Acceleration of object at specific height?

1. Mar 1, 2016

KDprevet

This stuff is so confusing! I really wish I were better at math.... I had to take precalc math twice, so please try and dumb this down for me.
1. The problem statement, all variables and given/known data

Communication satellites orbit the earth at a height of 35700km above the Earth's surface. What is the acceleration of an object due to the gravitational attraction by Earth at this height?
The earth has a radius of 6.38x10^6m and a mass of 5.98x10^24kg

0.0028
0.0065
0.044
0.225
8.55

2. Relevant equations
This is what I need to know??

3. The attempt at a solution
EDIT: I just found a table of varying g with altitude and it directly states that a satellite at that altitude has an acceleration of 0.225 m/s^2. Still, how are we supposed to find this without memorizing a table?

Last edited: Mar 1, 2016
2. Mar 1, 2016

SteamKing

Staff Emeritus
Have you studied any formulas which might tell you the force due to gravitational attraction between two masses separated by a given distance?

3. Mar 2, 2016

KDprevet

Force = G(m2+m1)/r^2 but this does not give acceleration. F=ma requires mass of the sattelite which i do not have.

4. Mar 2, 2016

cnh1995

It's m1*m2, not m1+m2. You don't need mass of the satellite.

5. Mar 2, 2016

KDprevet

Force = (6.6726x10^-11)(5.98x10^24)/(6.38x10^6)^2 .... this is not correct. What do I do? I tried adding the distance from the satellite to earth surface, and the distance from the satellite to the middle of the earth to r^2 and that didn't help. Plus, force isn't acceleration. Is that still the correct formula? what do I do with it?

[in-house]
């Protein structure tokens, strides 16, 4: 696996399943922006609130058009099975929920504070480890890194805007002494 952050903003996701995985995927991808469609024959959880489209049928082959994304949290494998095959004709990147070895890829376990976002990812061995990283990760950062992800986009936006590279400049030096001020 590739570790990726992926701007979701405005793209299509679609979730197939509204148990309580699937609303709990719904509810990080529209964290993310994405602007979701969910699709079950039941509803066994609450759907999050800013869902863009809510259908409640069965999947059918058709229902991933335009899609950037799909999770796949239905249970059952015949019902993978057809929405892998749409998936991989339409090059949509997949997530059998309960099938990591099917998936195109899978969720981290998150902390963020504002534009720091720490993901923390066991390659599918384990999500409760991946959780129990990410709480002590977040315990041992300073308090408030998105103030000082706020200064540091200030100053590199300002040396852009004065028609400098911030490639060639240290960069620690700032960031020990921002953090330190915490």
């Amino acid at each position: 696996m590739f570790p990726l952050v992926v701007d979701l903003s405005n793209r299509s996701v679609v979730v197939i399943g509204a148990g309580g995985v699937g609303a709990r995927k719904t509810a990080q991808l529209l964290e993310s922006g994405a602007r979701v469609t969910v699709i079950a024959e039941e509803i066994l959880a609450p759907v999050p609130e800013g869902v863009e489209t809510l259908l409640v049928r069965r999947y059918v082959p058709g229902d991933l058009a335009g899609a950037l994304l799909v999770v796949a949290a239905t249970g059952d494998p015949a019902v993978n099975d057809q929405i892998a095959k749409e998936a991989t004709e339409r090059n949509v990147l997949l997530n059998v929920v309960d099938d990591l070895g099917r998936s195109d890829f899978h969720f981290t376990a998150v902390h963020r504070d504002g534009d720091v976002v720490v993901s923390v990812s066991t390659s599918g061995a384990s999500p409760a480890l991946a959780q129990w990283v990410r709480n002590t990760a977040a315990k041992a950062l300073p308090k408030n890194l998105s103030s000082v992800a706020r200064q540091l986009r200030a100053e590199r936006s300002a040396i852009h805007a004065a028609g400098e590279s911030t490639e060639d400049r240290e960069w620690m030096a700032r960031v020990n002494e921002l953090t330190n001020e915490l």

6. Mar 2, 2016

cnh1995

This is the formula for acceleration due to gravity at(and near) the surface of the earth. The satellite is at a height 37500km from the surface. How far is it from the center then? Calculate that distance and use it in place of r.

7. Mar 2, 2016

KDprevet

Using that method, I got something like 0.207, which is not 0.225 but close? I don't like that it's not exact. This is really going to throw me off.

8. Mar 2, 2016

cnh1995

I believe your answer is right. The values of mass of earth, G and radius of earth are slightly different in each textbook. So, 0.207 is close to 0.225.

9. Mar 2, 2016

haruspex

.207 does seem somewhat off to me. Please post all your working.
There are two routes you can take: apply GM/r2, where r=R+h, R being the radius of the earth and h the height; or you can just look at the ratio to surface gravity: gR2/r2. I tried both, and both gave me around .225.